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Topic: Ranking and Listing Sonatinas  (Read 10091 times)

Offline Daniel_piano

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Ranking and Listing Sonatinas
on: November 28, 2004, 12:11:31 AM
I was wondering if someone can list all the sonatinas out there and rank them by their grades (I know, tough work)
Is there anything else other than Kuhlau and Clementi?
And what about the grades of these sonatinas?

Now, sonatinas are too underestimated and overlooked

Daniel
"Sometimes I lie awake at night and ask "Why me?" Then a voice answers "Nothing personal, your name just happened to come up.""

Offline squinchy

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Re: Ranking and Listing Sonatinas
Reply #1 on: November 28, 2004, 03:25:36 AM
*pulls out Sonatina album that everyone within a 15 mile radius of me has because we all go to the same cluster of teachers*

Well, it looks like Clementi and Kuhlau are the big ones. Beethoven has one in G major-I think this is the one composed when he was quite young.

Diabelli also wrote one in G major, but its first movement bored me terribly. I think that's why my teacher never made me do the 2nd and 3rd. They do look more interesting, actually-the second movement is a Scherzo and has lots of hand crossing and the third movement is a Rondo. Funny-the first movement is Andantino Cantabile while the others are allegro and allegretto.

*flips*

Ah-Jan Ladislav Dussek composed a sonatina (guess the key..) in G major that I'm rather fond of. It has only two movements-an allegro that's kind of bland in the left hand but has a lyrical melody and a Rondo that's equally "charming." [Quotes are there because I think charming is a very empty, meaningless word to describe music, but I used it because I couldn't think of a better word.]

Le Squinch

P.S. I've no clue about their grades. They're all around the Clementi range, though.
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Offline Daniel_piano

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Re: Ranking and Listing Sonatinas
Reply #2 on: November 28, 2004, 03:52:28 AM

*flips*

Ah-Jan Ladislav Dussek composed a sonatina (guess the key..) in G major that I'm rather fond of. It has only two movements-an allegro that's kind of bland in the left hand but has a lyrical melody and a Rondo that's equally "charming."

Thanks after reading your message I did a search for Dussek in my music shop catalogue and I've found that he wrote two albums full of Sonatinas op. 19 and 20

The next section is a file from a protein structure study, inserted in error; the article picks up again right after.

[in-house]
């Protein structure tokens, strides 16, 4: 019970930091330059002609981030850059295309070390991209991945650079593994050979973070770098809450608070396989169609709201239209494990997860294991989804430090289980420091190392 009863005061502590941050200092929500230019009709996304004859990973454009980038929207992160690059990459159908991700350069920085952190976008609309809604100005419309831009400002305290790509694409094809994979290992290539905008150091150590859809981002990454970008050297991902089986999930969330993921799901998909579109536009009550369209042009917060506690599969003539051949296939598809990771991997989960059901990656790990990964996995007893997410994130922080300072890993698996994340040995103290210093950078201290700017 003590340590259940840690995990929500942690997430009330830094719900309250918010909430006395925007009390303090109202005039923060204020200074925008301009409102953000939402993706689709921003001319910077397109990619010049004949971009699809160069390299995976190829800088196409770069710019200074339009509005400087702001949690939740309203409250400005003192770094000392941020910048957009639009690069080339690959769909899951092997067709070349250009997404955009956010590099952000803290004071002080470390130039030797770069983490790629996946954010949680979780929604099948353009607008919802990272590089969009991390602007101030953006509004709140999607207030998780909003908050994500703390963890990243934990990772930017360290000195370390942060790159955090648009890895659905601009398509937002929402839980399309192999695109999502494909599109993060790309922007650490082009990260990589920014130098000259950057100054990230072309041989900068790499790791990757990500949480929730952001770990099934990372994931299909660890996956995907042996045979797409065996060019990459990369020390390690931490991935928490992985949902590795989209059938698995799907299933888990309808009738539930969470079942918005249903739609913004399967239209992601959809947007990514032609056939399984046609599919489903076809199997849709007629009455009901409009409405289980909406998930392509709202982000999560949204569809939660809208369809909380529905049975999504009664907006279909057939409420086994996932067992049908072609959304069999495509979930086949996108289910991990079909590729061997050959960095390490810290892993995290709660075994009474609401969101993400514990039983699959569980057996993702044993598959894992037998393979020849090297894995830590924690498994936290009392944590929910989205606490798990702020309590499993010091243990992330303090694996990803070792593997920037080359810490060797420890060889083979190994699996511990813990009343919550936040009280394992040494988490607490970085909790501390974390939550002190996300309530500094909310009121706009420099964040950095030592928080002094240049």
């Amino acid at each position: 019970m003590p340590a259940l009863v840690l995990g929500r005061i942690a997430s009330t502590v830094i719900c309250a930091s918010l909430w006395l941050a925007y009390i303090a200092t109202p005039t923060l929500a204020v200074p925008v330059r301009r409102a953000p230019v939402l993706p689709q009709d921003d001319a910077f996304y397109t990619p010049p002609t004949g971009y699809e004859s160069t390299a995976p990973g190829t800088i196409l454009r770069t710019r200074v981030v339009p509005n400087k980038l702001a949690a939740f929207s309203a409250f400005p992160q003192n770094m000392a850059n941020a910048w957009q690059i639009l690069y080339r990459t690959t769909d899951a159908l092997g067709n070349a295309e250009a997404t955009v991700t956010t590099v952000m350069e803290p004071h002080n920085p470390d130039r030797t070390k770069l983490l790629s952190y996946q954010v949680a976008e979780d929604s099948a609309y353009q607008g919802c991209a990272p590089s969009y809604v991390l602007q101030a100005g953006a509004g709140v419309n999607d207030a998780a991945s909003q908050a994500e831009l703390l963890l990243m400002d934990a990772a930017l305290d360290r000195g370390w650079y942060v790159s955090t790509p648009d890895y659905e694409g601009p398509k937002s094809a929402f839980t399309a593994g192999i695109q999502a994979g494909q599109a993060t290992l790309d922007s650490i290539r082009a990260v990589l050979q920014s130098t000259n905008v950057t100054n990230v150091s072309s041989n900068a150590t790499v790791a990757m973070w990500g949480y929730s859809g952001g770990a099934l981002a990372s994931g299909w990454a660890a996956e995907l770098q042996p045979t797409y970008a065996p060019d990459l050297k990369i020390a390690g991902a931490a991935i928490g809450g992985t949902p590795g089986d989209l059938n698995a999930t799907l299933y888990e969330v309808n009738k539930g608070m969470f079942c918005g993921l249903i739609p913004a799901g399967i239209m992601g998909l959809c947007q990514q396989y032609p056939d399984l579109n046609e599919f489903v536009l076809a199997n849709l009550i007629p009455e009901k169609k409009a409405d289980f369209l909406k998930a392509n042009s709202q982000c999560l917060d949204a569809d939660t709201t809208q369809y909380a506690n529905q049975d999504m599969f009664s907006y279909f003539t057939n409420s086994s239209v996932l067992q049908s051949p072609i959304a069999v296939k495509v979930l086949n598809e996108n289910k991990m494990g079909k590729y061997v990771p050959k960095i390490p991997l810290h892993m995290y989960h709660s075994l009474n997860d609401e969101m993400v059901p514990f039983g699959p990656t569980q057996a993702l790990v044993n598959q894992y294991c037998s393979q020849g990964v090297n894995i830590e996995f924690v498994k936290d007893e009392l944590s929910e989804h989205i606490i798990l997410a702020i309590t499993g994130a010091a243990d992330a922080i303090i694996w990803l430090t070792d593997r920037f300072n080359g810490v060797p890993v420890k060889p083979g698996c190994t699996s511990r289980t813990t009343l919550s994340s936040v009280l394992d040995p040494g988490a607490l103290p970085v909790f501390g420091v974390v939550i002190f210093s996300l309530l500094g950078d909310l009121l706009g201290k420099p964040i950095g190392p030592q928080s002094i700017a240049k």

I will have a look at them, since you say the Sonatina you know is so good

Thanks
"Sometimes I lie awake at night and ask "Why me?" Then a voice answers "Nothing personal, your name just happened to come up.""

Offline Daniel_piano

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Re: Ranking and Listing Sonatinas
Reply #3 on: November 28, 2004, 04:05:27 AM
Also, how many sonatinas Beethiven wrote?
And what opus number they are?
I couldn't be able to find how many Beethoven sonatinas are using google

Daniel
"Sometimes I lie awake at night and ask "Why me?" Then a voice answers "Nothing personal, your name just happened to come up.""

Offline squinchy

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Re: Ranking and Listing Sonatinas
Reply #4 on: November 28, 2004, 05:29:14 PM
According to this website,

https://www.cdsheetmusic.com/sonateasytoc.html

Beethoven wrote at least six. As for opus number, I haven't found any sites that say them.
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Offline xvimbi

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Re: Ranking and Listing Sonatinas
Reply #5 on: November 28, 2004, 05:47:11 PM

Offline galonia

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Re: Ranking and Listing Sonatinas
Reply #6 on: November 29, 2004, 10:55:45 AM
Have you considered Mozart's Viennese Sonatinas?  They're beautiful.

But in terms of whether anyone other than Clementi and Kuhlau wrote sonatinas, apart from the ones already mentioned, heaps of other composers wrote sonatinas - Sculthorpe, Bartok, Schumann.

Offline anda

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Re: Ranking and Listing Sonatinas
Reply #7 on: December 12, 2004, 07:21:46 PM
about same type/level of difficulty as clementi or kuhlau, diabelli wrote at least a dozen; also haydn wrote some; benda has some very nice ones (nice for kids i mean, they enjoy playing them)

Offline benardo

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sonatina opus 36
Reply #8 on: May 25, 2012, 01:16:49 PM
which version of the Clementine's 1st sonatina is closest to the original
thanks
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